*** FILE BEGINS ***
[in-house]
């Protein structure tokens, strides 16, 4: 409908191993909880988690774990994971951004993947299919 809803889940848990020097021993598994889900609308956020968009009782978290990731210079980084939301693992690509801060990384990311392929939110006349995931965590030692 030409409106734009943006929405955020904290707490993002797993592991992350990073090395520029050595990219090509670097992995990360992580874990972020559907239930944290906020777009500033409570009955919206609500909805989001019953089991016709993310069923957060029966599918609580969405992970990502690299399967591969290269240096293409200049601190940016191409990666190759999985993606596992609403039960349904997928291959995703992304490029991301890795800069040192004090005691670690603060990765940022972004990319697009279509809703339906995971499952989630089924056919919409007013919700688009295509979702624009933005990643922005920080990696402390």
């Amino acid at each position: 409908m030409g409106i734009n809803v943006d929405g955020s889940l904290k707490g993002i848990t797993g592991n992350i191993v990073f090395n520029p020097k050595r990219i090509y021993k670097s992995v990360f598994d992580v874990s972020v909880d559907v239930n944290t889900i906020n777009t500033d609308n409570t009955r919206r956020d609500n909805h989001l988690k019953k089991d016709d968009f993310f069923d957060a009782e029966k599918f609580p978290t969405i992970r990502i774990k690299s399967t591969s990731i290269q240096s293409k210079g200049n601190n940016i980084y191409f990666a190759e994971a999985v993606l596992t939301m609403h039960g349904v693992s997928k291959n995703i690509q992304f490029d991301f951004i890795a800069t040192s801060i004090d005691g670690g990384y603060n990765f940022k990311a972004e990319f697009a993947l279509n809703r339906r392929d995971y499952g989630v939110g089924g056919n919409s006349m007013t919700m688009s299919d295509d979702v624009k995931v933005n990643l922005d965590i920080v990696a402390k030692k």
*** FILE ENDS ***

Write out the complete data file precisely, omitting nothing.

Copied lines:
[in-house]
């Protein structure tokens, strides 16, 4: 409908191993909880988690774990994971951004993947299919 809803889940848990020097021993598994889900609308956020968009009782978290990731210079980084939301693992690509801060990384990311392929939110006349995931965590030692 030409409106734009943006929405955020904290707490993002797993592991992350990073090395520029050595990219090509670097992995990360992580874990972020559907239930944290906020777009500033409570009955919206609500909805989001019953089991016709993310069923957060029966599918609580969405992970990502690299399967591969290269240096293409200049601190940016191409990666190759999985993606596992609403039960349904997928291959995703992304490029991301890795800069040192004090005691670690603060990765940022972004990319697009279509809703339906995971499952989630089924056919919409007013919700688009295509979702624009933005990643922005920080990696402390």
């Amino acid at each position: 409908m030409g409106i734009n809803v943006d929405g955020s889940l904290k707490g993002i848990t797993g592991n992350i191993v990073f090395n520029p020097k050595r990219i090509y021993k670097s992995v990360f598994d992580v874990s972020v909880d559907v239930n944290t889900i906020n777009t500033d609308n409570t009955r919206r956020d609500n909805h989001l988690k019953k089991d016709d968009f993310f069923d957060a009782e029966k599918f609580p978290t969405i992970r990502i774990k690299s399967t591969s990731i290269q240096s293409k210079g200049n601190n940016i980084y191409f990666a190759e994971a999985v993606l596992t939301m609403h039960g349904v693992s997928k291959n995703i690509q992304f490029d991301f951004i890795a800069t040192s801060i004090d005691g670690g990384y603060n990765f940022k990311a972004e990319f697009a993947l279509n809703r339906r392929d995971y499952g989630v939110g089924g056919n919409s006349m007013t919700m688009s299919d295509d979702v624009k995931v933005n990643l922005d965590i920080v990696a402390k030692k």